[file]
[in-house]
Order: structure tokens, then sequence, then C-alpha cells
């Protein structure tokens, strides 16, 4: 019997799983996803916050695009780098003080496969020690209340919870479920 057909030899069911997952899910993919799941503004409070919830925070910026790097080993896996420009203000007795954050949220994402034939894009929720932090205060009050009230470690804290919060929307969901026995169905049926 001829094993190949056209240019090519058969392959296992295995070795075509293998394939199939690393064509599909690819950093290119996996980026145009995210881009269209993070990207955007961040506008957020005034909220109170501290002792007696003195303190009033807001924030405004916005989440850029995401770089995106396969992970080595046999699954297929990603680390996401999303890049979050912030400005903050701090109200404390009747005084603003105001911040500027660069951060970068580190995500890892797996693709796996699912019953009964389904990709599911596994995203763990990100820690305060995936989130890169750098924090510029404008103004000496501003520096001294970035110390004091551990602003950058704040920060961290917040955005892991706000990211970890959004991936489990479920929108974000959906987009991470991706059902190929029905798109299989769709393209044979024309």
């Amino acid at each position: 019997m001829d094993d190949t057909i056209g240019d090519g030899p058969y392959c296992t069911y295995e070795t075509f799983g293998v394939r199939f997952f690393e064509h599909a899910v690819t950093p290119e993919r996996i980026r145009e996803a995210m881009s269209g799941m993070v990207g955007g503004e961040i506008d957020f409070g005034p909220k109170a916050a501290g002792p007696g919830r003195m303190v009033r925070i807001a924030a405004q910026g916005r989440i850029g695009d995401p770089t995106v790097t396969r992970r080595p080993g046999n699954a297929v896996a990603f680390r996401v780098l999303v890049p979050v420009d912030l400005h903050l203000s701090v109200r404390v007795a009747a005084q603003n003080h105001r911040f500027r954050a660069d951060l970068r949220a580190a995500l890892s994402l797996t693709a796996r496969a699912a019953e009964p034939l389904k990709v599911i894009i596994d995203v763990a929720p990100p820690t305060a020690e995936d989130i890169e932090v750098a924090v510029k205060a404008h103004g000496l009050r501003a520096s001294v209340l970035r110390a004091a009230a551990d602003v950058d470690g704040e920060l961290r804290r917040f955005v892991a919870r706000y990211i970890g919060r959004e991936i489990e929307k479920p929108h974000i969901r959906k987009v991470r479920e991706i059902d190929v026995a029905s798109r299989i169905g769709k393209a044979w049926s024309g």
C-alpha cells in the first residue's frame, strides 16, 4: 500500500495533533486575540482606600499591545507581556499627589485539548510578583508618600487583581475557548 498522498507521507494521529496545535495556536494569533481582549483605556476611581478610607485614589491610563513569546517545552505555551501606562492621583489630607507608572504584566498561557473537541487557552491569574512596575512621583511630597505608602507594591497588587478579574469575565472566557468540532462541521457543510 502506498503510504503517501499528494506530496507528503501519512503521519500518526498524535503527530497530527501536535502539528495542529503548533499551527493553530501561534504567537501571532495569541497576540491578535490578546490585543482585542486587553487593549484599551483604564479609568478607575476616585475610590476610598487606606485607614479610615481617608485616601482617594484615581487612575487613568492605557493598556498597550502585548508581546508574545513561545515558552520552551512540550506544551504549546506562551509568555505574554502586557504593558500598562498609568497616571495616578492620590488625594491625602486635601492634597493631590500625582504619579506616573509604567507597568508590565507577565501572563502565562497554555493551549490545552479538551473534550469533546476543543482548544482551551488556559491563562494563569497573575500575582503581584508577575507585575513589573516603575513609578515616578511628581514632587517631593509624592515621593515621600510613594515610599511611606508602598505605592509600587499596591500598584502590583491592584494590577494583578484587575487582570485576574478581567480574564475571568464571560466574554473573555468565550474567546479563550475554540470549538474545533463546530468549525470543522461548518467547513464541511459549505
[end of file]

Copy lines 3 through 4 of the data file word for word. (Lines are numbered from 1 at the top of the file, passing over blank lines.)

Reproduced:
């Protein structure tokens, strides 16, 4: 019997799983996803916050695009780098003080496969020690209340919870479920 057909030899069911997952899910993919799941503004409070919830925070910026790097080993896996420009203000007795954050949220994402034939894009929720932090205060009050009230470690804290919060929307969901026995169905049926 001829094993190949056209240019090519058969392959296992295995070795075509293998394939199939690393064509599909690819950093290119996996980026145009995210881009269209993070990207955007961040506008957020005034909220109170501290002792007696003195303190009033807001924030405004916005989440850029995401770089995106396969992970080595046999699954297929990603680390996401999303890049979050912030400005903050701090109200404390009747005084603003105001911040500027660069951060970068580190995500890892797996693709796996699912019953009964389904990709599911596994995203763990990100820690305060995936989130890169750098924090510029404008103004000496501003520096001294970035110390004091551990602003950058704040920060961290917040955005892991706000990211970890959004991936489990479920929108974000959906987009991470991706059902190929029905798109299989769709393209044979024309």
């Amino acid at each position: 019997m001829d094993d190949t057909i056209g240019d090519g030899p058969y392959c296992t069911y295995e070795t075509f799983g293998v394939r199939f997952f690393e064509h599909a899910v690819t950093p290119e993919r996996i980026r145009e996803a995210m881009s269209g799941m993070v990207g955007g503004e961040i506008d957020f409070g005034p909220k109170a916050a501290g002792p007696g919830r003195m303190v009033r925070i807001a924030a405004q910026g916005r989440i850029g695009d995401p770089t995106v790097t396969r992970r080595p080993g046999n699954a297929v896996a990603f680390r996401v780098l999303v890049p979050v420009d912030l400005h903050l203000s701090v109200r404390v007795a009747a005084q603003n003080h105001r911040f500027r954050a660069d951060l970068r949220a580190a995500l890892s994402l797996t693709a796996r496969a699912a019953e009964p034939l389904k990709v599911i894009i596994d995203v763990a929720p990100p820690t305060a020690e995936d989130i890169e932090v750098a924090v510029k205060a404008h103004g000496l009050r501003a520096s001294v209340l970035r110390a004091a009230a551990d602003v950058d470690g704040e920060l961290r804290r917040f955005v892991a919870r706000y990211i970890g919060r959004e991936i489990e929307k479920p929108h974000i969901r959906k987009v991470r479920e991706i059902d190929v026995a029905s798109r299989i169905g769709k393209a044979w049926s024309g």